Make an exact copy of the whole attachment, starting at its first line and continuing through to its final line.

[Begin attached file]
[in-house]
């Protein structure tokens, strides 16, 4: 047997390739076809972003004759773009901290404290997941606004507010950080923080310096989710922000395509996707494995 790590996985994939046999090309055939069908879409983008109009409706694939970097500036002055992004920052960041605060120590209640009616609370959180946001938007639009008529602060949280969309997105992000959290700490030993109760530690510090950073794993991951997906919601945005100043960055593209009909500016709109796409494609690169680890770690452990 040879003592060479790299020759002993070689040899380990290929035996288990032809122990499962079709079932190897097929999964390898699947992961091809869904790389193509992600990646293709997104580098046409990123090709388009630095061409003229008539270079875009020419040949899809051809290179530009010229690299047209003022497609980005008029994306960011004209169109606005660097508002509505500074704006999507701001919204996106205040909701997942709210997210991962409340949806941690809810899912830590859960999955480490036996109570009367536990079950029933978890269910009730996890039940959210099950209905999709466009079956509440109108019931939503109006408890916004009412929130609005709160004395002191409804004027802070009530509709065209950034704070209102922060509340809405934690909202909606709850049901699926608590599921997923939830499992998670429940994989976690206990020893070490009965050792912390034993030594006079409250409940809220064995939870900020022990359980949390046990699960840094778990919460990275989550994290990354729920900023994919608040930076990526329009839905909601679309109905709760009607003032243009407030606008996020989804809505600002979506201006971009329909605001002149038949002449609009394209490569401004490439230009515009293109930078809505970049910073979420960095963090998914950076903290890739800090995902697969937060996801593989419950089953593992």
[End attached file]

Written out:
[in-house]
């Protein structure tokens, strides 16, 4: 047997390739076809972003004759773009901290404290997941606004507010950080923080310096989710922000395509996707494995 790590996985994939046999090309055939069908879409983008109009409706694939970097500036002055992004920052960041605060120590209640009616609370959180946001938007639009008529602060949280969309997105992000959290700490030993109760530690510090950073794993991951997906919601945005100043960055593209009909500016709109796409494609690169680890770690452990 040879003592060479790299020759002993070689040899380990290929035996288990032809122990499962079709079932190897097929999964390898699947992961091809869904790389193509992600990646293709997104580098046409990123090709388009630095061409003229008539270079875009020419040949899809051809290179530009010229690299047209003022497609980005008029994306960011004209169109606005660097508002509505500074704006999507701001919204996106205040909701997942709210997210991962409340949806941690809810899912830590859960999955480490036996109570009367536990079950029933978890269910009730996890039940959210099950209905999709466009079956509440109108019931939503109006408890916004009412929130609005709160004395002191409804004027802070009530509709065209950034704070209102922060509340809405934690909202909606709850049901699926608590599921997923939830499992998670429940994989976690206990020893070490009965050792912390034993030594006079409250409940809220064995939870900020022990359980949390046990699960840094778990919460990275989550994290990354729920900023994919608040930076990526329009839905909601679309109905709760009607003032243009407030606008996020989804809505600002979506201006971009329909605001002149038949002449609009394209490569401004490439230009515009293109930078809505970049910073979420960095963090998914950076903290890739800090995902697969937060996801593989419950089953593992």